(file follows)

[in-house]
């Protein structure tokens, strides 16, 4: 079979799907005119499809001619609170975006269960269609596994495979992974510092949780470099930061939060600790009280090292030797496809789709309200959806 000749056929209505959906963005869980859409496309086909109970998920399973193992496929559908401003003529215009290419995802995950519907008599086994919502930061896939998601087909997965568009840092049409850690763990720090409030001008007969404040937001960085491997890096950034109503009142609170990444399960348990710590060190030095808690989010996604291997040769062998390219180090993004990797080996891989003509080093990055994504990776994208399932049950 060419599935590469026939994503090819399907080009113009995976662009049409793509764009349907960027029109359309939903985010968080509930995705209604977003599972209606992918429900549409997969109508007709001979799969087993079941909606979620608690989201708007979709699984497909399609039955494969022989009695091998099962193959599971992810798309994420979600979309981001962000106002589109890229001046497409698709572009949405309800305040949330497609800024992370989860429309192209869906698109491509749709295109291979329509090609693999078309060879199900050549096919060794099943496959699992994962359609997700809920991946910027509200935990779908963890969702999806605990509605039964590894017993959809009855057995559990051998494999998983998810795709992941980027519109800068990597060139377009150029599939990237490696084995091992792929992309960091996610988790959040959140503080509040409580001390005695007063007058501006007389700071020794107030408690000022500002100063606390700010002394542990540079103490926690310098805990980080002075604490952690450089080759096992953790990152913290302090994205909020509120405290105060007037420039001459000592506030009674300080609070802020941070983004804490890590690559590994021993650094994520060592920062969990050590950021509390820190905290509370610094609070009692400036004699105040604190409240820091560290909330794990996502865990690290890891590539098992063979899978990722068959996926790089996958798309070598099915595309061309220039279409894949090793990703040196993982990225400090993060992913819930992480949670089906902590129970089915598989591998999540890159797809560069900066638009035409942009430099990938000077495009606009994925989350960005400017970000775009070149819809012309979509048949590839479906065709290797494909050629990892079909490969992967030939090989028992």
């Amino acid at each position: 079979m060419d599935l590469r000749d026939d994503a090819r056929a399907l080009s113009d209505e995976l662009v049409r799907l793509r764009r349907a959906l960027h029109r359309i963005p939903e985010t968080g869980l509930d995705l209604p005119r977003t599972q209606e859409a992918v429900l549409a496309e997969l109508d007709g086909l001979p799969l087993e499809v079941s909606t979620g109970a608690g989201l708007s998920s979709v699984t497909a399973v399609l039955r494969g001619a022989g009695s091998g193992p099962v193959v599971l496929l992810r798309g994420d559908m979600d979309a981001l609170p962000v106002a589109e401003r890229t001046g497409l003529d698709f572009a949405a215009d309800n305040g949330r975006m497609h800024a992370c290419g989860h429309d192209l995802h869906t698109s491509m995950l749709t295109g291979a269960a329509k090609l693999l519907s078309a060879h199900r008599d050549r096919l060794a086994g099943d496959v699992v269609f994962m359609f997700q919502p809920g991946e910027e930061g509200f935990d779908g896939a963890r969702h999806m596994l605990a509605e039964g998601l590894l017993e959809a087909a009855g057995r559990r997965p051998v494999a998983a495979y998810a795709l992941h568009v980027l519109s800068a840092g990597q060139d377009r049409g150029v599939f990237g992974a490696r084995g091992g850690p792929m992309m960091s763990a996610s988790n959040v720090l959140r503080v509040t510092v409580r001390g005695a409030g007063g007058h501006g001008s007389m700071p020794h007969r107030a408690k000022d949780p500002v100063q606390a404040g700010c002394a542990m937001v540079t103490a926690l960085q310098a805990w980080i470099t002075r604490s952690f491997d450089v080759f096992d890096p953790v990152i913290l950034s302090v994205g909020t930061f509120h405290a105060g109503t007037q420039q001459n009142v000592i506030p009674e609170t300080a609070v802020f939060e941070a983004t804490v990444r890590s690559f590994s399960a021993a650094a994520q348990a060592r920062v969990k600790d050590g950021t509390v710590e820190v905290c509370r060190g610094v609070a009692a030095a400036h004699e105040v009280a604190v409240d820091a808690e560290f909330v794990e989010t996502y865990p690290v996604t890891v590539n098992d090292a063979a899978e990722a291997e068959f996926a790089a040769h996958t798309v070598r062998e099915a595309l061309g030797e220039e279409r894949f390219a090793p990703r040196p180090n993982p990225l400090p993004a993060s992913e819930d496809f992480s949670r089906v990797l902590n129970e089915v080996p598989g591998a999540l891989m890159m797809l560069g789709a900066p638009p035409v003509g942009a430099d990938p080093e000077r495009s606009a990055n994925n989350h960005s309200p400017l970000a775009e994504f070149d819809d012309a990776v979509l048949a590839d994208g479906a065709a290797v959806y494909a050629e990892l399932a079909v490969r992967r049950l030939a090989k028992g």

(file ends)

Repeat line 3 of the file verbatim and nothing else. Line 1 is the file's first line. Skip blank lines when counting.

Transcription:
């Amino acid at each position: 079979m060419d599935l590469r000749d026939d994503a090819r056929a399907l080009s113009d209505e995976l662009v049409r799907l793509r764009r349907a959906l960027h029109r359309i963005p939903e985010t968080g869980l509930d995705l209604p005119r977003t599972q209606e859409a992918v429900l549409a496309e997969l109508d007709g086909l001979p799969l087993e499809v079941s909606t979620g109970a608690g989201l708007s998920s979709v699984t497909a399973v399609l039955r494969g001619a022989g009695s091998g193992p099962v193959v599971l496929l992810r798309g994420d559908m979600d979309a981001l609170p962000v106002a589109e401003r890229t001046g497409l003529d698709f572009a949405a215009d309800n305040g949330r975006m497609h800024a992370c290419g989860h429309d192209l995802h869906t698109s491509m995950l749709t295109g291979a269960a329509k090609l693999l519907s078309a060879h199900r008599d050549r096919l060794a086994g099943d496959v699992v269609f994962m359609f997700q919502p809920g991946e910027e930061g509200f935990d779908g896939a963890r969702h999806m596994l605990a509605e039964g998601l590894l017993e959809a087909a009855g057995r559990r997965p051998v494999a998983a495979y998810a795709l992941h568009v980027l519109s800068a840092g990597q060139d377009r049409g150029v599939f990237g992974a490696r084995g091992g850690p792929m992309m960091s763990a996610s988790n959040v720090l959140r503080v509040t510092v409580r001390g005695a409030g007063g007058h501006g001008s007389m700071p020794h007969r107030a408690k000022d949780p500002v100063q606390a404040g700010c002394a542990m937001v540079t103490a926690l960085q310098a805990w980080i470099t002075r604490s952690f491997d450089v080759f096992d890096p953790v990152i913290l950034s302090v994205g909020t930061f509120h405290a105060g109503t007037q420039q001459n009142v000592i506030p009674e609170t300080a609070v802020f939060e941070a983004t804490v990444r890590s690559f590994s399960a021993a650094a994520q348990a060592r920062v969990k600790d050590g950021t509390v710590e820190v905290c509370r060190g610094v609070a009692a030095a400036h004699e105040v009280a604190v409240d820091a808690e560290f909330v794990e989010t996502y865990p690290v996604t890891v590539n098992d090292a063979a899978e990722a291997e068959f996926a790089a040769h996958t798309v070598r062998e099915a595309l061309g030797e220039e279409r894949f390219a090793p990703r040196p180090n993982p990225l400090p993004a993060s992913e819930d496809f992480s949670r089906v990797l902590n129970e089915v080996p598989g591998a999540l891989m890159m797809l560069g789709a900066p638009p035409v003509g942009a430099d990938p080093e000077r495009s606009a990055n994925n989350h960005s309200p400017l970000a775009e994504f070149d819809d012309a990776v979509l048949a590839d994208g479906a065709a290797v959806y494909a050629e990892l399932a079909v490969r992967r049950l030939a090989k028992g």